This Is What Saint Nicholas Was the Saint Of
Before there was Santa Claus, there was Saint Nick.
Though he's most commonly known as Santa Claus nowadays, the jolly bearded man who hands out presents on December 25th has picked up quite a few nicknames over the centuries, one of the most famous being "Old St. Nick." But while "Santa Claus" and "Saint Nicholas" are used synonymously today, there's a real Saint Nicholas in the history books—and it's thanks to his legacy that we have many of the modern Christmas traditions we know and love.
So, who was the real Saint Nicholas—and what was he the saint of, anyway?
The original Saint Nicholas was born toward the end of the 3rd century A.D. in what is now Turkey. His parents had considerable sums of money, and Saint Nicholas—or the Bishop of Myra, as he was commonly known at the time—was apparently eager to part with it for the sake of others. It was that overwhelming generosity that led to his canonization and appointment as the patron saint of both children and the poor.
There are two famous stories that illustrate why this man was so beloved.
The first story—and the better-known of the two—involves the bishop discovering that a local father could not afford dowries for his three daughters. (Back in the 3rd and 4th centuries, not being able to afford your dowry meant that you would be sold into prostitution.)
According to legend, after hearing about the plight of the girls, Bishop Nicholas secretly tossed three bags of gold through the father's window in the middle of the night, preventing the girls from having to live out their lives as prostitutes. In other versions of the tale, Saint Nicholas actually tosses the bags through a chimney where they land in a sock that has been left to dry, allegedly the origin for the chimney-and-stockings mythology attributed to Santa Claus today.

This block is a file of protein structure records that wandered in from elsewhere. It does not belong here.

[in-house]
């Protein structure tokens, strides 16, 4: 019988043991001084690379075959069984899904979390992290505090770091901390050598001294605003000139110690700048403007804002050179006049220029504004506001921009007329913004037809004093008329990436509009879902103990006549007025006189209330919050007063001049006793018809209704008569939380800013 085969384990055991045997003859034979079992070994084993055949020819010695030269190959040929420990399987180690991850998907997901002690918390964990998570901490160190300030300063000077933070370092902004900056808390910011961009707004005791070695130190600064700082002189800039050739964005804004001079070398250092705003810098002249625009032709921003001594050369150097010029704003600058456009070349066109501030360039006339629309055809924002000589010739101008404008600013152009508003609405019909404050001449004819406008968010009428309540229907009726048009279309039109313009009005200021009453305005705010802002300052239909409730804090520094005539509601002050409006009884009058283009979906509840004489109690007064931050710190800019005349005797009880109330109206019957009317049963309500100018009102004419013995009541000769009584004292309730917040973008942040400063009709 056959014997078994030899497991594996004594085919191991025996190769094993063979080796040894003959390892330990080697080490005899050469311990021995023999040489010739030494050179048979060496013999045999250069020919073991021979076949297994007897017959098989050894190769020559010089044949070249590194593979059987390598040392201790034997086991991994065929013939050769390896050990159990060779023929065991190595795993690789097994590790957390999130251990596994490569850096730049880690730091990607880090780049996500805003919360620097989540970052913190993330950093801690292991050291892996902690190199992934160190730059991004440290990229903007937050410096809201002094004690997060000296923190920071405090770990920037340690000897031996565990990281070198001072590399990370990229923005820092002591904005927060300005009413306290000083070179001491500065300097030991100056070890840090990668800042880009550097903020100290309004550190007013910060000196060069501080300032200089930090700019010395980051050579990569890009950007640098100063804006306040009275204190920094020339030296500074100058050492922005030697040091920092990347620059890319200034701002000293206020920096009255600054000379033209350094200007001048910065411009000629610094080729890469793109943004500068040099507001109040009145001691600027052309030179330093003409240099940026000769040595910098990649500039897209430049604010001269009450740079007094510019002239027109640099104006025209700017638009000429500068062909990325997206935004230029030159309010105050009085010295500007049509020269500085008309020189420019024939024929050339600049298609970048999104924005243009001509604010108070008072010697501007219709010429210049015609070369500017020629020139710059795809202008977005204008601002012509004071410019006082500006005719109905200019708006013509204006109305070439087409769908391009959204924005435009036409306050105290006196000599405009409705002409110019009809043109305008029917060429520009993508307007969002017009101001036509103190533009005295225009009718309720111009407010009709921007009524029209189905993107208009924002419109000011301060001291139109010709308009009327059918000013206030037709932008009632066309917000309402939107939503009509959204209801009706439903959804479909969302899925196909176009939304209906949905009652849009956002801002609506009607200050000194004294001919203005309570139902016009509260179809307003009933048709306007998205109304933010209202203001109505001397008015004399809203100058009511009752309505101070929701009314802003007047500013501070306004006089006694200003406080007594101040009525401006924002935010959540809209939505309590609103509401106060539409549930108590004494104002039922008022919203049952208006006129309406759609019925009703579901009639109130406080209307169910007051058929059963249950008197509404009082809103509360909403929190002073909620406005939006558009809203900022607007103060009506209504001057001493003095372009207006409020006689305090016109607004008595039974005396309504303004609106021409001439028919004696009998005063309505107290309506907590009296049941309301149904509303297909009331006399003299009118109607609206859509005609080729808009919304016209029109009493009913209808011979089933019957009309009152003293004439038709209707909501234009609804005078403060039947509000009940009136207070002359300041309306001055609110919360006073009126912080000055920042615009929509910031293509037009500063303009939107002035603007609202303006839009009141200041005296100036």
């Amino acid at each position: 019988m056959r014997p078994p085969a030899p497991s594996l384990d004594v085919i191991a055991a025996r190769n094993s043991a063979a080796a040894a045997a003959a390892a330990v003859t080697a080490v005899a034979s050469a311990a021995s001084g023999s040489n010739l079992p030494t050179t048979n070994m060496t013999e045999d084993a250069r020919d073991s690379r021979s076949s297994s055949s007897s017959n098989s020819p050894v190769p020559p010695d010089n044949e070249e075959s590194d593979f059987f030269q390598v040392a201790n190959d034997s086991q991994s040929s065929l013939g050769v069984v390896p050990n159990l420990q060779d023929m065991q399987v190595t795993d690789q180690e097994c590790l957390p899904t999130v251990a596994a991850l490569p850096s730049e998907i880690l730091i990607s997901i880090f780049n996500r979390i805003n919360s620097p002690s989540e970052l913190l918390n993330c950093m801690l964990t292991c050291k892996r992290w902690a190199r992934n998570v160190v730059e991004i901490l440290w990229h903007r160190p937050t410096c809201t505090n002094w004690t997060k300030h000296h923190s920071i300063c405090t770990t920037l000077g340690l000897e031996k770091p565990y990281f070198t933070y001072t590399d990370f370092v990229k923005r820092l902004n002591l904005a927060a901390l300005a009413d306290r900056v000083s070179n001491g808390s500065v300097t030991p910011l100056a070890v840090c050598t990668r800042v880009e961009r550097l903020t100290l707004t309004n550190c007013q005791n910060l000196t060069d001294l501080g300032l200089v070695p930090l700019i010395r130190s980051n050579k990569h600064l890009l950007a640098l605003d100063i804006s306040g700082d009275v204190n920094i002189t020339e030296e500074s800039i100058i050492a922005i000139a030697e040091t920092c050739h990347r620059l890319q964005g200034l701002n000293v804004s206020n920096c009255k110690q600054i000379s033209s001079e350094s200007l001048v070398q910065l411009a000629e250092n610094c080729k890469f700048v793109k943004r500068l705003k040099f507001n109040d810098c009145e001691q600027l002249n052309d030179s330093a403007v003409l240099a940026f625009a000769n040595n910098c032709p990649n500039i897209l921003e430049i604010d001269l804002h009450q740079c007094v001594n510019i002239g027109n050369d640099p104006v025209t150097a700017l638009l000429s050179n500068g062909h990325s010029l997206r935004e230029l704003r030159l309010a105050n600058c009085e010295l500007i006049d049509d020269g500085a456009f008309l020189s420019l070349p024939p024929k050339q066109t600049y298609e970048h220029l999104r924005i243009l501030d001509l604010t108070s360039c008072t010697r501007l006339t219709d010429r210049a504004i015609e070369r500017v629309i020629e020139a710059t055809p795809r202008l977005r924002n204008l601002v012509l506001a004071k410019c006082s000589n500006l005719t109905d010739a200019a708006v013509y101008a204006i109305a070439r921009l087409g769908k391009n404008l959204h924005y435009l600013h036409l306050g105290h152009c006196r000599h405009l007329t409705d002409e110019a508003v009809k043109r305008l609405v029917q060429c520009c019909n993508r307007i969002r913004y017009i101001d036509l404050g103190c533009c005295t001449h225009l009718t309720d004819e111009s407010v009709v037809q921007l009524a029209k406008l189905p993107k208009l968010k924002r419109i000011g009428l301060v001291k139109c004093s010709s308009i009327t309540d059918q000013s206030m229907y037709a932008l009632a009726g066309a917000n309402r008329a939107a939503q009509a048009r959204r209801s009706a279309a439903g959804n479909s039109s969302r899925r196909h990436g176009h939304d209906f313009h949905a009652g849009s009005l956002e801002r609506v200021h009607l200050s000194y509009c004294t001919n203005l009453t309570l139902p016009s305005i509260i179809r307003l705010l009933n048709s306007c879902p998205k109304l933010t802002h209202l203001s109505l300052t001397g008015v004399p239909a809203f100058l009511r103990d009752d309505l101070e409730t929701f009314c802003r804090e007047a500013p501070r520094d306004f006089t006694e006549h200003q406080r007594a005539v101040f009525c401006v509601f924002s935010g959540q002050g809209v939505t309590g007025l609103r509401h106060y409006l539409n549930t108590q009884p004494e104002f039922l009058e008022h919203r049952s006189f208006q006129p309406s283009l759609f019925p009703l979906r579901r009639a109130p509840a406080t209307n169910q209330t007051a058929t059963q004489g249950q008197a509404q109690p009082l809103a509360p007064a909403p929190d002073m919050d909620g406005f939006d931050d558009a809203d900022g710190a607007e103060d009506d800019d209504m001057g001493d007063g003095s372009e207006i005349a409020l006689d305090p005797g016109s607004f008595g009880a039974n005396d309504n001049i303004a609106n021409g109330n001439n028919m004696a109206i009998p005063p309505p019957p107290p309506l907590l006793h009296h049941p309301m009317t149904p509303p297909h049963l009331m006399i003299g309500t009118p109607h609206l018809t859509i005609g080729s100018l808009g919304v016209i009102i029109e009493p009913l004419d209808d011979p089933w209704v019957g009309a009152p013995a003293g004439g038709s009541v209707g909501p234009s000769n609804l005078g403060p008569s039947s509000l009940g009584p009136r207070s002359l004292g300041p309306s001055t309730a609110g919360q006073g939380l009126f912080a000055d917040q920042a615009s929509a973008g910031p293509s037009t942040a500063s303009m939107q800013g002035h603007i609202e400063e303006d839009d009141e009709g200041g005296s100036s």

In a lesser-known second story of his kindly acts, Nicholas entered an inn to find three murdered young boys in barrels in the basement. Not only did the bishop instinctively know that a crime had occurred, but he is also said to have brought the victims back to life.
"That's one of the things that made him the patron saint of children," Gerry Bowler, author of Santa Claus: A Biography, explained to National Geographic. In addition to performing these extraordinary deeds, Saint Nicholas was allegedly known to regularly participate in kind and generous acts, including surprising people with money during the annual December feast held in his honor—a major reason we associate Santa Claus with gift-giving in the modern era.
And while St. Nick is perhaps best known today for being the patron saint of children, the bishop is actually a patron for dozens of groups including businessmen, brewers, preachers, soldiers, travelers, virgins, and millers. Unsurprisingly, it is his kindliness to such diverse groups of people—combined with the surreal stories of savior and solace surrounding him—that have made the Christian figurehead so closely associated with Santa Claus, gift-giving, and Christmas. And for more holiday fun, discover the 30 Most Adorable Christmas Traditions That Make the Holidays Magical.
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